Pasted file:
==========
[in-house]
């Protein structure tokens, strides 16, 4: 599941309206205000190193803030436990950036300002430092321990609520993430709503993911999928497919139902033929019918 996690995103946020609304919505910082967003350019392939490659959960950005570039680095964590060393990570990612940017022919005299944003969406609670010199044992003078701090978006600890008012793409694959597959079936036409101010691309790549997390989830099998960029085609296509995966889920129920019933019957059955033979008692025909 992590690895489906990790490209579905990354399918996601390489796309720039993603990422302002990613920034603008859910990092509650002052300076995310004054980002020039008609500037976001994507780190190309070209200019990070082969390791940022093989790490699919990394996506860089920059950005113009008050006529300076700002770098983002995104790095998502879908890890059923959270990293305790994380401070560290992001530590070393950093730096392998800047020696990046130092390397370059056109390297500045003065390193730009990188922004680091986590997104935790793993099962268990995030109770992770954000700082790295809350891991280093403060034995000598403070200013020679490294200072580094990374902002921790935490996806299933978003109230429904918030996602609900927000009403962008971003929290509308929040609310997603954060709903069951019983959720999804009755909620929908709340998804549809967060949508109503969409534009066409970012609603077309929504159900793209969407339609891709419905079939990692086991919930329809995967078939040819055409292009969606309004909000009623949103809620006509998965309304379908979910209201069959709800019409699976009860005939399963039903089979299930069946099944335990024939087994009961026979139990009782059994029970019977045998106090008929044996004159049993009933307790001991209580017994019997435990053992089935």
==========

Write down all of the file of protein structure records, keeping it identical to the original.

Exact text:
[in-house]
């Protein structure tokens, strides 16, 4: 599941309206205000190193803030436990950036300002430092321990609520993430709503993911999928497919139902033929019918 996690995103946020609304919505910082967003350019392939490659959960950005570039680095964590060393990570990612940017022919005299944003969406609670010199044992003078701090978006600890008012793409694959597959079936036409101010691309790549997390989830099998960029085609296509995966889920129920019933019957059955033979008692025909 992590690895489906990790490209579905990354399918996601390489796309720039993603990422302002990613920034603008859910990092509650002052300076995310004054980002020039008609500037976001994507780190190309070209200019990070082969390791940022093989790490699919990394996506860089920059950005113009008050006529300076700002770098983002995104790095998502879908890890059923959270990293305790994380401070560290992001530590070393950093730096392998800047020696990046130092390397370059056109390297500045003065390193730009990188922004680091986590997104935790793993099962268990995030109770992770954000700082790295809350891991280093403060034995000598403070200013020679490294200072580094990374902002921790935490996806299933978003109230429904918030996602609900927000009403962008971003929290509308929040609310997603954060709903069951019983959720999804009755909620929908709340998804549809967060949508109503969409534009066409970012609603077309929504159900793209969407339609891709419905079939990692086991919930329809995967078939040819055409292009969606309004909000009623949103809620006509998965309304379908979910209201069959709800019409699976009860005939399963039903089979299930069946099944335990024939087994009961026979139990009782059994029970019977045998106090008929044996004159049993009933307790001991209580017994019997435990053992089935």